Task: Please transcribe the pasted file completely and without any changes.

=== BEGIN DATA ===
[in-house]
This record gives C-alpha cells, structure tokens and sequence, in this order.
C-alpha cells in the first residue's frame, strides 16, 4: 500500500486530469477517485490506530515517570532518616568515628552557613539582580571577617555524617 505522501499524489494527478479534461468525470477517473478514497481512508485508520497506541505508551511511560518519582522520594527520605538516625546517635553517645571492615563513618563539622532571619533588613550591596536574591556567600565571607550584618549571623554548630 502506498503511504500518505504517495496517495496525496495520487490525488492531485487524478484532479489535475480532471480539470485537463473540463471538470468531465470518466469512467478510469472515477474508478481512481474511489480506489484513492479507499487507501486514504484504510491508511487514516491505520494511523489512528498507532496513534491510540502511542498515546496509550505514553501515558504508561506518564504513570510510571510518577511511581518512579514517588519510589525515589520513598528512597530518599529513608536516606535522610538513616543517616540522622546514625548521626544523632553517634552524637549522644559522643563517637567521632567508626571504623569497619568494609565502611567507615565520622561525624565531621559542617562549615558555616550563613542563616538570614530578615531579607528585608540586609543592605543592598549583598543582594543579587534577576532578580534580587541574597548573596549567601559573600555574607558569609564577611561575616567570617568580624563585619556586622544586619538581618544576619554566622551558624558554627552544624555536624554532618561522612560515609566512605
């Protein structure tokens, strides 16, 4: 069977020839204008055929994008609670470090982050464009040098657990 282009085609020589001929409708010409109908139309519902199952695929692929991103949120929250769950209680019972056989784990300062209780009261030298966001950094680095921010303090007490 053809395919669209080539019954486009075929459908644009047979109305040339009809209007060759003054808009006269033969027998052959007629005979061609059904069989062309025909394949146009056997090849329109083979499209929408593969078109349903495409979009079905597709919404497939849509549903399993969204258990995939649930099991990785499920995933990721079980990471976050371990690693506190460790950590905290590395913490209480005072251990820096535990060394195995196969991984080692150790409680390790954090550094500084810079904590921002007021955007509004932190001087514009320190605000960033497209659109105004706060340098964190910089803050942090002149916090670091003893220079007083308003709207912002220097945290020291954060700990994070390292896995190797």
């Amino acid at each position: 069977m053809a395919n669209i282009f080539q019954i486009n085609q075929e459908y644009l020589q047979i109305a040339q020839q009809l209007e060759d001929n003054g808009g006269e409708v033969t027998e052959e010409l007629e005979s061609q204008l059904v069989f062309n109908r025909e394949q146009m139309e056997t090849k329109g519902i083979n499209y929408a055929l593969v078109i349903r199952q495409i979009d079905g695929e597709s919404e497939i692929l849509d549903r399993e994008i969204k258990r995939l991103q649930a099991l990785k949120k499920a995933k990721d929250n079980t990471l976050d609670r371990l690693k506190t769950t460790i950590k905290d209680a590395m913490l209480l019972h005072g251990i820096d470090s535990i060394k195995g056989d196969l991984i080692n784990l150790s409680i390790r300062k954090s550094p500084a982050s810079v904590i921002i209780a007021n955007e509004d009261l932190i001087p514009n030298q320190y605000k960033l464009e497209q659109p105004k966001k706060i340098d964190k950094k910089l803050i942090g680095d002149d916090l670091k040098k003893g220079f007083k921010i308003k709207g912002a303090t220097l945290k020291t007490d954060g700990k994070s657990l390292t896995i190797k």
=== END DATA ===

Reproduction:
[in-house]
This record gives C-alpha cells, structure tokens and sequence, in this order.
C-alpha cells in the first residue's frame, strides 16, 4: 500500500486530469477517485490506530515517570532518616568515628552557613539582580571577617555524617 505522501499524489494527478479534461468525470477517473478514497481512508485508520497506541505508551511511560518519582522520594527520605538516625546517635553517645571492615563513618563539622532571619533588613550591596536574591556567600565571607550584618549571623554548630 502506498503511504500518505504517495496517495496525496495520487490525488492531485487524478484532479489535475480532471480539470485537463473540463471538470468531465470518466469512467478510469472515477474508478481512481474511489480506489484513492479507499487507501486514504484504510491508511487514516491505520494511523489512528498507532496513534491510540502511542498515546496509550505514553501515558504508561506518564504513570510510571510518577511511581518512579514517588519510589525515589520513598528512597530518599529513608536516606535522610538513616543517616540522622546514625548521626544523632553517634552524637549522644559522643563517637567521632567508626571504623569497619568494609565502611567507615565520622561525624565531621559542617562549615558555616550563613542563616538570614530578615531579607528585608540586609543592605543592598549583598543582594543579587534577576532578580534580587541574597548573596549567601559573600555574607558569609564577611561575616567570617568580624563585619556586622544586619538581618544576619554566622551558624558554627552544624555536624554532618561522612560515609566512605
């Protein structure tokens, strides 16, 4: 069977020839204008055929994008609670470090982050464009040098657990 282009085609020589001929409708010409109908139309519902199952695929692929991103949120929250769950209680019972056989784990300062209780009261030298966001950094680095921010303090007490 053809395919669209080539019954486009075929459908644009047979109305040339009809209007060759003054808009006269033969027998052959007629005979061609059904069989062309025909394949146009056997090849329109083979499209929408593969078109349903495409979009079905597709919404497939849509549903399993969204258990995939649930099991990785499920995933990721079980990471976050371990690693506190460790950590905290590395913490209480005072251990820096535990060394195995196969991984080692150790409680390790954090550094500084810079904590921002007021955007509004932190001087514009320190605000960033497209659109105004706060340098964190910089803050942090002149916090670091003893220079007083308003709207912002220097945290020291954060700990994070390292896995190797």
């Amino acid at each position: 069977m053809a395919n669209i282009f080539q019954i486009n085609q075929e459908y644009l020589q047979i109305a040339q020839q009809l209007e060759d001929n003054g808009g006269e409708v033969t027998e052959e010409l007629e005979s061609q204008l059904v069989f062309n109908r025909e394949q146009m139309e056997t090849k329109g519902i083979n499209y929408a055929l593969v078109i349903r199952q495409i979009d079905g695929e597709s919404e497939i692929l849509d549903r399993e994008i969204k258990r995939l991103q649930a099991l990785k949120k499920a995933k990721d929250n079980t990471l976050d609670r371990l690693k506190t769950t460790i950590k905290d209680a590395m913490l209480l019972h005072g251990i820096d470090s535990i060394k195995g056989d196969l991984i080692n784990l150790s409680i390790r300062k954090s550094p500084a982050s810079v904590i921002i209780a007021n955007e509004d009261l932190i001087p514009n030298q320190y605000k960033l464009e497209q659109p105004k966001k706060i340098d964190k950094k910089l803050i942090g680095d002149d916090l670091k040098k003893g220079f007083k921010i308003k709207g912002a303090t220097l945290k020291t007490d954060g700990k994070s657990l390292t896995i190797k």